“Everybody who has basketball I.Q. could learn plays and probably understand their options,” Miller said. “But, very few people know why you do what you do. Nick’s one of those rare people that is a big-picture guy. And it’s not just about a play. It’s about a flow of the game. A lot of people understand a play, but they don’t understand a flow of a game.
"Nick understands the flow of a game.”
Miller believed Nurse understood it so much that when he left Northern Iowa in 1998, he recommended Nurse and another former Panthers player for the job.
"I wanted to see him running the Northern Iowa program," Miller said. "I told a guy, 'You can hire Nick Nurse or Greg McDermott. Either way, you're going to keep getting better.'"
'I was kind of hooked on the professional thing'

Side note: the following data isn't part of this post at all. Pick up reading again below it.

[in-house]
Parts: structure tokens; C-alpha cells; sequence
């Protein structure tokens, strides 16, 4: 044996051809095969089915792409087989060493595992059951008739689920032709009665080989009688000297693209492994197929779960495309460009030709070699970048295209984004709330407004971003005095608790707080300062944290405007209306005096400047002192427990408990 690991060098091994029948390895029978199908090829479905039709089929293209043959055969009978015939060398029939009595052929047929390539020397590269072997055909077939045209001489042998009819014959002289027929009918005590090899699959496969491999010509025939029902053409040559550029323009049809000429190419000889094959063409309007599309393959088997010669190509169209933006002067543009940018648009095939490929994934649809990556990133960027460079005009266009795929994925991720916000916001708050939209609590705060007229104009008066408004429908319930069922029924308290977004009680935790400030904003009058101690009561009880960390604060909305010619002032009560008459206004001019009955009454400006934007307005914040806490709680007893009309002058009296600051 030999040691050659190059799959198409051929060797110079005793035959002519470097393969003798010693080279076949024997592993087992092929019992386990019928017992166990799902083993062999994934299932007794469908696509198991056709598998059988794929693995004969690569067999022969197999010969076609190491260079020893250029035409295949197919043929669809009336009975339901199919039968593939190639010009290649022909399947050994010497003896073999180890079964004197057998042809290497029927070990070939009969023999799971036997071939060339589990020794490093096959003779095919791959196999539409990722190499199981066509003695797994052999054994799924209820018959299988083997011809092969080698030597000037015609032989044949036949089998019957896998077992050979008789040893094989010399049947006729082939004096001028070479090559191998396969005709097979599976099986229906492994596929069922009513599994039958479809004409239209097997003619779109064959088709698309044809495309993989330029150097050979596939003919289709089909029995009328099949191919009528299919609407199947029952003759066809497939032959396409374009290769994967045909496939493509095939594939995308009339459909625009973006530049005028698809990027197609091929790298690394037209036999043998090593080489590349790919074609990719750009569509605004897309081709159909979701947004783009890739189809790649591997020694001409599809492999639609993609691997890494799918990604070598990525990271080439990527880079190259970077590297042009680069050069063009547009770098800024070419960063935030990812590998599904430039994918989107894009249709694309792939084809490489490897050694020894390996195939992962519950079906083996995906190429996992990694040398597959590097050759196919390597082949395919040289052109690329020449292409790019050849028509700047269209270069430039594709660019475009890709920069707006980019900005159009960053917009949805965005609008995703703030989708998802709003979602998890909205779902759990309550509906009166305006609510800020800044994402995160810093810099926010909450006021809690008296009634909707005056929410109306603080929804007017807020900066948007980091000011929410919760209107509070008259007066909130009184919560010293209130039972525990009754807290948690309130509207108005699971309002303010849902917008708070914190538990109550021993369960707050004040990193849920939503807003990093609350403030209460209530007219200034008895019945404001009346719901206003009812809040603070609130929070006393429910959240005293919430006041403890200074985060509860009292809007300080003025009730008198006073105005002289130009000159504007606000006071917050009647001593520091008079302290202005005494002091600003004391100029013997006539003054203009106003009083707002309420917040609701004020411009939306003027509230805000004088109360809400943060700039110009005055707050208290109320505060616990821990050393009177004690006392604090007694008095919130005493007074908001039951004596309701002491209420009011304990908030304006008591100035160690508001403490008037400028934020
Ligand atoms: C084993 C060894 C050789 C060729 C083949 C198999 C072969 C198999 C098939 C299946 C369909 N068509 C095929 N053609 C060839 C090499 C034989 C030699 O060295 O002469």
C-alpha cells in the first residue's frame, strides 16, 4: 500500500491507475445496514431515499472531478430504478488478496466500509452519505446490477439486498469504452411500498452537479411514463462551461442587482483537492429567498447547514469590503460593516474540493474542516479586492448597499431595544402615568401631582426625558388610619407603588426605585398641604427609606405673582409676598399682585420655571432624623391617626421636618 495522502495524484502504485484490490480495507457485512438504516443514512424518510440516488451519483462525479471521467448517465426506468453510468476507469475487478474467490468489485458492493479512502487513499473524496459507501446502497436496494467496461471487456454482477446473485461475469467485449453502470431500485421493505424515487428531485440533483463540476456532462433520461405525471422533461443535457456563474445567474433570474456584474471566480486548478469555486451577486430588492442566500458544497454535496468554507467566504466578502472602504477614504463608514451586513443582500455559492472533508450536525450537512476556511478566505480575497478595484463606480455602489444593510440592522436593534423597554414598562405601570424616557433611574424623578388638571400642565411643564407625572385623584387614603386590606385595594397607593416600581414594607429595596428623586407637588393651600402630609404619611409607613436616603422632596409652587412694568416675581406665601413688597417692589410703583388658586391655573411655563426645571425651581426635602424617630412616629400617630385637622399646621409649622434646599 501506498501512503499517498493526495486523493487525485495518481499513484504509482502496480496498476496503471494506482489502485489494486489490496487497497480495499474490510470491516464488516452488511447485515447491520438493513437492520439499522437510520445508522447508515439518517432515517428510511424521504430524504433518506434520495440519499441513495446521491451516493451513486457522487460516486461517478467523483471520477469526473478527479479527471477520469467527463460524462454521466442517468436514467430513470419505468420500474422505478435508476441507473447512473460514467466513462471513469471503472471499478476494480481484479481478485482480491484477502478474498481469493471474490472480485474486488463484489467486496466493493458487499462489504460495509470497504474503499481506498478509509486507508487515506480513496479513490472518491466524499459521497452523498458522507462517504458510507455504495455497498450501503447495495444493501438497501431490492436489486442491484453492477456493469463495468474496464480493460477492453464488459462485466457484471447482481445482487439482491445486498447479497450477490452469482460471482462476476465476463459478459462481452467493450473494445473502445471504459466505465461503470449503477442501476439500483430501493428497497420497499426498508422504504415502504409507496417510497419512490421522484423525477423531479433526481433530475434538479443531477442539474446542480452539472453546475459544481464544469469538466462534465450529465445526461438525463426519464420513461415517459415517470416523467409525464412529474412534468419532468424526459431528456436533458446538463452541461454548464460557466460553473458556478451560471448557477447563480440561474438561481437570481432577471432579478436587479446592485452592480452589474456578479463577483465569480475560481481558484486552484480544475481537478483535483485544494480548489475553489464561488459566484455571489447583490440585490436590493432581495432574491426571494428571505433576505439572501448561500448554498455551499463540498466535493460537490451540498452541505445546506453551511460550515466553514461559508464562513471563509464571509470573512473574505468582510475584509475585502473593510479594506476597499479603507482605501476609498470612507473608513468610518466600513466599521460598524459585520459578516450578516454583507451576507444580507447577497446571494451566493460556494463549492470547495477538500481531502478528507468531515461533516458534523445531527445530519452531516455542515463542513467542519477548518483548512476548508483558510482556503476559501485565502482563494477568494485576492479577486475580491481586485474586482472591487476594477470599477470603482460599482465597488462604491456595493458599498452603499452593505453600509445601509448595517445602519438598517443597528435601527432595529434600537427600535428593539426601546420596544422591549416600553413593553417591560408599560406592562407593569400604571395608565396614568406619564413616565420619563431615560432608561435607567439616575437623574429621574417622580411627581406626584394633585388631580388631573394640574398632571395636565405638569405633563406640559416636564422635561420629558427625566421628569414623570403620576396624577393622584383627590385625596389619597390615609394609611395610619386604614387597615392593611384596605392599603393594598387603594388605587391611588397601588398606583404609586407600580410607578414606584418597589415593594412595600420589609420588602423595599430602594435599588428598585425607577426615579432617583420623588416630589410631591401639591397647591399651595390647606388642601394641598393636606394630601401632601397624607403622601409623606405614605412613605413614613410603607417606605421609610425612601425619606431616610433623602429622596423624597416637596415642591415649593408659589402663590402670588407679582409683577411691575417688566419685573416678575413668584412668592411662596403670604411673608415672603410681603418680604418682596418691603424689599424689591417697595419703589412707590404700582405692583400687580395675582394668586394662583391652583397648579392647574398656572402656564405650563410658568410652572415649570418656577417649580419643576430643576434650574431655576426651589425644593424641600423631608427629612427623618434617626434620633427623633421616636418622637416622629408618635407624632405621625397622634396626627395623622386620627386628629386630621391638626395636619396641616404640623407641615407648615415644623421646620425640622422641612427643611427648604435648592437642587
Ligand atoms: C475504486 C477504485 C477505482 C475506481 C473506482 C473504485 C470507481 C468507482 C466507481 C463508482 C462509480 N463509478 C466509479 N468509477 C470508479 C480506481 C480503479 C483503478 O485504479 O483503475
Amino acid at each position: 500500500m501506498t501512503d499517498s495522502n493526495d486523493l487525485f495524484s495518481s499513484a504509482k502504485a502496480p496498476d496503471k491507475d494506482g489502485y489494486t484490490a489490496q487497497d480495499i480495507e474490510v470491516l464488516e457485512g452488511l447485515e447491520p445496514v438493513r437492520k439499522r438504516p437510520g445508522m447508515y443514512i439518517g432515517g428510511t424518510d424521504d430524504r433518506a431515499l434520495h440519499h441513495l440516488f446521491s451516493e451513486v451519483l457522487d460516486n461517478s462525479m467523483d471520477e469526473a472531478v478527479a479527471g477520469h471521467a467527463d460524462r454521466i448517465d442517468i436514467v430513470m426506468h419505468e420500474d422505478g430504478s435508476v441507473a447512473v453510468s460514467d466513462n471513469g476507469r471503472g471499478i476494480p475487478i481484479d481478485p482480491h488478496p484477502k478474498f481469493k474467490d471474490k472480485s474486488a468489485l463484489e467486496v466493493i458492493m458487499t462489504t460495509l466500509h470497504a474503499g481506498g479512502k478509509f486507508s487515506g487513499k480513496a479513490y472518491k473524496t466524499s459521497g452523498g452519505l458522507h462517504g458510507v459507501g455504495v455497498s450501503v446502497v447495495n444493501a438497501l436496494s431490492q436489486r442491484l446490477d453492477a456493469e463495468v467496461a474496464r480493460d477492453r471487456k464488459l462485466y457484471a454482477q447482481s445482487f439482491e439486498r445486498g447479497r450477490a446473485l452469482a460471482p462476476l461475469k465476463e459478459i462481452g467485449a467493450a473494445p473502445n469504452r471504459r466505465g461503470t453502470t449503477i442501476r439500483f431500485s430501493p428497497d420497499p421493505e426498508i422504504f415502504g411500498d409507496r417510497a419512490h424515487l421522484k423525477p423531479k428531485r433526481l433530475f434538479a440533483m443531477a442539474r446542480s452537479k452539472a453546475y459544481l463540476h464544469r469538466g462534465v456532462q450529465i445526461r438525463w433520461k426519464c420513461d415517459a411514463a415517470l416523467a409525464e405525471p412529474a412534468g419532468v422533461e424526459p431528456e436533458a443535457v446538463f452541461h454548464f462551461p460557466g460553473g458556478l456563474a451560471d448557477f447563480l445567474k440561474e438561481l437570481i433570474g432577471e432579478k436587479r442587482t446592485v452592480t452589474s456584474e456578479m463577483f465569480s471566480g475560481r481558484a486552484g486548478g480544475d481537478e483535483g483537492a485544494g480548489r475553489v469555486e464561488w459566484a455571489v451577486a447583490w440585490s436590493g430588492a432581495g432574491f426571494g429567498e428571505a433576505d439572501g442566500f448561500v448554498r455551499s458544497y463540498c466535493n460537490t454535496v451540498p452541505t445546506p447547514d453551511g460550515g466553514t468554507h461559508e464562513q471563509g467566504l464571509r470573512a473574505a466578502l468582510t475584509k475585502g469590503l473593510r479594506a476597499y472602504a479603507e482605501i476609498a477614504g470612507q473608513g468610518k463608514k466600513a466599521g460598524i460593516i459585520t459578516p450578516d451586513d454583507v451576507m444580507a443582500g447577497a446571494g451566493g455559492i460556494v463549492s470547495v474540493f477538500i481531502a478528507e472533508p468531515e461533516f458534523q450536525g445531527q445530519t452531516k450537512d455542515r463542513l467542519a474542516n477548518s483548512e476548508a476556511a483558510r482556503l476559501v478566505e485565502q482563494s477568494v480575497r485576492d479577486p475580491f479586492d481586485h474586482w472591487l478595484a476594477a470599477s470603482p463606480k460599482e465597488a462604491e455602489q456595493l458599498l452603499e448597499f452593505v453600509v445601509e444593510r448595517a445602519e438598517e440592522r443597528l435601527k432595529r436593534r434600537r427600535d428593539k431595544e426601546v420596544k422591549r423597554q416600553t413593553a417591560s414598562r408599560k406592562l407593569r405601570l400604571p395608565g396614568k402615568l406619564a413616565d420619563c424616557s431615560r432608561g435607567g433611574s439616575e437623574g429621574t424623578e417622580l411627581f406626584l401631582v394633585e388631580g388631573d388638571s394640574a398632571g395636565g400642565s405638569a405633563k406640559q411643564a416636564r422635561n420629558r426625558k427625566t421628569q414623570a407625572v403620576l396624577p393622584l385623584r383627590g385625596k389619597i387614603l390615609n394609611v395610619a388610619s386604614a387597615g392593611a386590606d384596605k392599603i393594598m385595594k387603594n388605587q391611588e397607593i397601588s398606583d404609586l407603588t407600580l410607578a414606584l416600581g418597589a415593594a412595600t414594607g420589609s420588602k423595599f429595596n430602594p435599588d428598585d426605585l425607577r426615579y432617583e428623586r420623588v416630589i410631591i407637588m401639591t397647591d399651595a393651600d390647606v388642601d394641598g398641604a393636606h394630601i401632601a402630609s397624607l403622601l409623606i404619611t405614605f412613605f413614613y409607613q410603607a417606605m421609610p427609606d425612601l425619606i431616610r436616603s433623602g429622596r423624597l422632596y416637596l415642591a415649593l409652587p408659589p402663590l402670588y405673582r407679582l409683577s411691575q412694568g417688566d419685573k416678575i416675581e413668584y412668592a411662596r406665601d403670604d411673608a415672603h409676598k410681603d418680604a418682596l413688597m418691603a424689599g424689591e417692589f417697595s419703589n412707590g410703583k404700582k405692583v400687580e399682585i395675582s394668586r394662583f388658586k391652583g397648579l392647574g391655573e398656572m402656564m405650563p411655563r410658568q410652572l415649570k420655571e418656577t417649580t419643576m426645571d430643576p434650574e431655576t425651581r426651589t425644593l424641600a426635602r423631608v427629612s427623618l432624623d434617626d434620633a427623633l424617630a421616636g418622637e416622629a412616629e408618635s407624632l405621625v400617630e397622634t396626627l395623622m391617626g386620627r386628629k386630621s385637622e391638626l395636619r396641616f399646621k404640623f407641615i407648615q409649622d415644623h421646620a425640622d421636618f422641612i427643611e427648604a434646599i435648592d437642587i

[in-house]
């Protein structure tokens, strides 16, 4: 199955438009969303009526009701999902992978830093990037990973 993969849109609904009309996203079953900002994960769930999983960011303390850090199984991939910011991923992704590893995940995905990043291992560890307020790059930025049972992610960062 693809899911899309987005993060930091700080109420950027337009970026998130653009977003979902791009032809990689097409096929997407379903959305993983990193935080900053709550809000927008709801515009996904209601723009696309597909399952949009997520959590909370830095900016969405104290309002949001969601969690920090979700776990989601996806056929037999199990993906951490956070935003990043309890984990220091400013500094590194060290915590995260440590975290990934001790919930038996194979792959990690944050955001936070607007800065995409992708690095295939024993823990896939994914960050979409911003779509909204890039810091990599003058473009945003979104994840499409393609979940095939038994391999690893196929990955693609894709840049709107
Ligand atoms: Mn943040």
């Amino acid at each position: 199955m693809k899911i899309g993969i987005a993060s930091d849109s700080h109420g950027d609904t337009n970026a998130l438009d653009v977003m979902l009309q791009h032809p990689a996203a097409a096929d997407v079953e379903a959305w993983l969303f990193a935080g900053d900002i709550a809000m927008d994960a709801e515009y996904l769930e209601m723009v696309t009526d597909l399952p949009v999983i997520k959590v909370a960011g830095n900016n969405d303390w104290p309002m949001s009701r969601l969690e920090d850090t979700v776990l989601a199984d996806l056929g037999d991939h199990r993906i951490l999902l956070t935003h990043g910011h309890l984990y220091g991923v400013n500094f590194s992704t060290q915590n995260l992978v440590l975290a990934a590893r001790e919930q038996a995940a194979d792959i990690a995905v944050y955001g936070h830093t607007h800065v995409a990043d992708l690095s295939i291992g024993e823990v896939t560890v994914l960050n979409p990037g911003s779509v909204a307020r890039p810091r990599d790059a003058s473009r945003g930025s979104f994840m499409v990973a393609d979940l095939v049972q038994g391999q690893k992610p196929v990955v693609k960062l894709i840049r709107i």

Nurse's coaching career began with a grassroots effort. After one season as a graduate assistant at Northern Iowa, Nurse went looking for other work. Carroll High School coach Bill Baddeley gave him the email address for the Derby Storm, a team in the British Basketball League. Nurse emailed a letter, resume and press clippings. He was hired as a player/coach in 1990.
After one season, Nurse learned that Grand View was looking for a men's coach. So, Nurse cold called Grand View athletic director Lou Yacinich and asked if the two could meet. Nurse came to Des Moines and spoke with Yacinich, who was blown away by Nurse's experience and enthusiasm despite being just 23. He was also impressed with Nurse's aspirations.
"He was honest with us, just saying he wanted to build up Grand View University into a strong basketball program because he said that would build his resume and he'd get the opportunity to move up the next level."
Yacinich hoped that wasn't the case. In fact, he used to joke with Nurse that he'd fall in love with Grand View and wouldn't want to coach anywhere else.